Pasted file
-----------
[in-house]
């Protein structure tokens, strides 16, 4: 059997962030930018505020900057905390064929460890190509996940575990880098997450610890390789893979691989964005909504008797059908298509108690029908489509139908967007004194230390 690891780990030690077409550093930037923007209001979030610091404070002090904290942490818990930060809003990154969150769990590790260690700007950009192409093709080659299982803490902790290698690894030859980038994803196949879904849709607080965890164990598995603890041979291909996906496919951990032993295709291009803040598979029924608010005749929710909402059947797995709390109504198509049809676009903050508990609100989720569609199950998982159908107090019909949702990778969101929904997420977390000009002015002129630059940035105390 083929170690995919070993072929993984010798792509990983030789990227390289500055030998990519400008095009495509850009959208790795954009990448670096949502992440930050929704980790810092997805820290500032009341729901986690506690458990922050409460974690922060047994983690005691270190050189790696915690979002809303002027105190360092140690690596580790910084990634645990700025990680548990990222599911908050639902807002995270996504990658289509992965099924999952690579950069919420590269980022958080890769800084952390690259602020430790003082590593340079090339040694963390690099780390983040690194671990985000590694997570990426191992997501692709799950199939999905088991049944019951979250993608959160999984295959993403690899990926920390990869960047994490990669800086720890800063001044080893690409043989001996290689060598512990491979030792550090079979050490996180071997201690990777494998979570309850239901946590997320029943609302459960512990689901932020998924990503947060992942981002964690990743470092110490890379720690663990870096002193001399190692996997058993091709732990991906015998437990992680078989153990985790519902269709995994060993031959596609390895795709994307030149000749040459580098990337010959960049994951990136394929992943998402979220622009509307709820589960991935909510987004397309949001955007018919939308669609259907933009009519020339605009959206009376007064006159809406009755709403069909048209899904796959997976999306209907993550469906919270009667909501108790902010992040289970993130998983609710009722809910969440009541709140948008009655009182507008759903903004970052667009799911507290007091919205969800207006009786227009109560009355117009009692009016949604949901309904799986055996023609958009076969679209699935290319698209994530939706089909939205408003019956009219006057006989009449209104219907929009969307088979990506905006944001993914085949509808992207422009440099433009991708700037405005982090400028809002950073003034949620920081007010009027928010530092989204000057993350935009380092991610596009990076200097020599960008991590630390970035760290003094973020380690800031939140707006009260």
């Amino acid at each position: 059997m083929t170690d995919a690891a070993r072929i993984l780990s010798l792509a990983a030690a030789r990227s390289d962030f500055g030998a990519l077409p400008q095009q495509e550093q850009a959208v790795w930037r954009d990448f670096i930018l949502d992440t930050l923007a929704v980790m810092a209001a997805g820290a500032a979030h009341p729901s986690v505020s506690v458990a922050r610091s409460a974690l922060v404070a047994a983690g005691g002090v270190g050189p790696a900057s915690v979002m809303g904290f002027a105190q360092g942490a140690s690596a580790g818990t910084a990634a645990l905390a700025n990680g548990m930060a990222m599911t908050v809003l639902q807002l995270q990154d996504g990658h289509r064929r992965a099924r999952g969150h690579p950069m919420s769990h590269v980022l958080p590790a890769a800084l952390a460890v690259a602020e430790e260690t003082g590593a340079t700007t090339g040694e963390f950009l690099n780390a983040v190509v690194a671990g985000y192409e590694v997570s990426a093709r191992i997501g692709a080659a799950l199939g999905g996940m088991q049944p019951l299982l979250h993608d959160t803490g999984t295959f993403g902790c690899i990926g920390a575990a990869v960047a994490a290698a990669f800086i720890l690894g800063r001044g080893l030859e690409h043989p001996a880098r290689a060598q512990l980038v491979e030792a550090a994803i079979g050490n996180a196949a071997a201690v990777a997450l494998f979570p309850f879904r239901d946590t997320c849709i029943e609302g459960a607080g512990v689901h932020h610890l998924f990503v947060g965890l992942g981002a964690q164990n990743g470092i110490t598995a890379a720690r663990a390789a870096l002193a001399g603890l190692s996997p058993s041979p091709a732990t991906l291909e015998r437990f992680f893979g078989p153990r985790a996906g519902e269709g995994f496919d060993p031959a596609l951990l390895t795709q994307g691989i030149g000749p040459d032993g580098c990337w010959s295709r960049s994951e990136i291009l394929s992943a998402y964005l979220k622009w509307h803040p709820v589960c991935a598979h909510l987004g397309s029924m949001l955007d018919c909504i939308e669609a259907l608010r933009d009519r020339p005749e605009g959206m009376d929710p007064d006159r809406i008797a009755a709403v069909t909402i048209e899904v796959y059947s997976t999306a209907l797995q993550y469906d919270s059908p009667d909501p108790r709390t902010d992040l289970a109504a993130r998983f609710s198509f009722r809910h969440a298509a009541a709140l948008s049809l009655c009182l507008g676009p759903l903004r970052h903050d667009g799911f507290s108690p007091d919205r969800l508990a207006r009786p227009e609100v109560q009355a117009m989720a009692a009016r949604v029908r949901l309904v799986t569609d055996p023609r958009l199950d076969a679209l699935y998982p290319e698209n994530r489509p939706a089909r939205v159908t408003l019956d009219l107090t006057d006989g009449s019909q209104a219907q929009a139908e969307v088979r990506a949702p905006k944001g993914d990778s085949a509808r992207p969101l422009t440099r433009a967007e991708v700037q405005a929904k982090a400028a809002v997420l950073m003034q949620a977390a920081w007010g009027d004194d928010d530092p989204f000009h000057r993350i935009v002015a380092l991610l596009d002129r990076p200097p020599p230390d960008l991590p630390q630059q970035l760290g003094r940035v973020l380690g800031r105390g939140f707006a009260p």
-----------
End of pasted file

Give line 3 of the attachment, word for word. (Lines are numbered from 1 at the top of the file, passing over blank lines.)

């Amino acid at each position: 059997m083929t170690d995919a690891a070993r072929i993984l780990s010798l792509a990983a030690a030789r990227s390289d962030f500055g030998a990519l077409p400008q095009q495509e550093q850009a959208v790795w930037r954009d990448f670096i930018l949502d992440t930050l923007a929704v980790m810092a209001a997805g820290a500032a979030h009341p729901s986690v505020s506690v458990a922050r610091s409460a974690l922060v404070a047994a983690g005691g002090v270190g050189p790696a900057s915690v979002m809303g904290f002027a105190q360092g942490a140690s690596a580790g818990t910084a990634a645990l905390a700025n990680g548990m930060a990222m599911t908050v809003l639902q807002l995270q990154d996504g990658h289509r064929r992965a099924r999952g969150h690579p950069m919420s769990h590269v980022l958080p590790a890769a800084l952390a460890v690259a602020e430790e260690t003082g590593a340079t700007t090339g040694e963390f950009l690099n780390a983040v190509v690194a671990g985000y192409e590694v997570s990426a093709r191992i997501g692709a080659a799950l199939g999905g996940m088991q049944p019951l299982l979250h993608d959160t803490g999984t295959f993403g902790c690899i990926g920390a575990a990869v960047a994490a290698a990669f800086i720890l690894g800063r001044g080893l030859e690409h043989p001996a880098r290689a060598q512990l980038v491979e030792a550090a994803i079979g050490n996180a196949a071997a201690v990777a997450l494998f979570p309850f879904r239901d946590t997320c849709i029943e609302g459960a607080g512990v689901h932020h610890l998924f990503v947060g965890l992942g981002a964690q164990n990743g470092i110490t598995a890379a720690r663990a390789a870096l002193a001399g603890l190692s996997p058993s041979p091709a732990t991906l291909e015998r437990f992680f893979g078989p153990r985790a996906g519902e269709g995994f496919d060993p031959a596609l951990l390895t795709q994307g691989i030149g000749p040459d032993g580098c990337w010959s295709r960049s994951e990136i291009l394929s992943a998402y964005l979220k622009w509307h803040p709820v589960c991935a598979h909510l987004g397309s029924m949001l955007d018919c909504i939308e669609a259907l608010r933009d009519r020339p005749e605009g959206m009376d929710p007064d006159r809406i008797a009755a709403v069909t909402i048209e899904v796959y059947s997976t999306a209907l797995q993550y469906d919270s059908p009667d909501p108790r709390t902010d992040l289970a109504a993130r998983f609710s198509f009722r809910h969440a298509a009541a709140l948008s049809l009655c009182l507008g676009p759903l903004r970052h903050d667009g799911f507290s108690p007091d919205r969800l508990a207006r009786p227009e609100v109560q009355a117009m989720a009692a009016r949604v029908r949901l309904v799986t569609d055996p023609r958009l199950d076969a679209l699935y998982p290319e698209n994530r489509p939706a089909r939205v159908t408003l019956d009219l107090t006057d006989g009449s019909q209104a219907q929009a139908e969307v088979r990506a949702p905006k944001g993914d990778s085949a509808r992207p969101l422009t440099r433009a967007e991708v700037q405005a929904k982090a400028a809002v997420l950073m003034q949620a977390a920081w007010g009027d004194d928010d530092p989204f000009h000057r993350i935009v002015a380092l991610l596009d002129r990076p200097p020599p230390d960008l991590p630390q630059q970035l760290g003094r940035v973020l380690g800031r105390g939140f707006a009260p």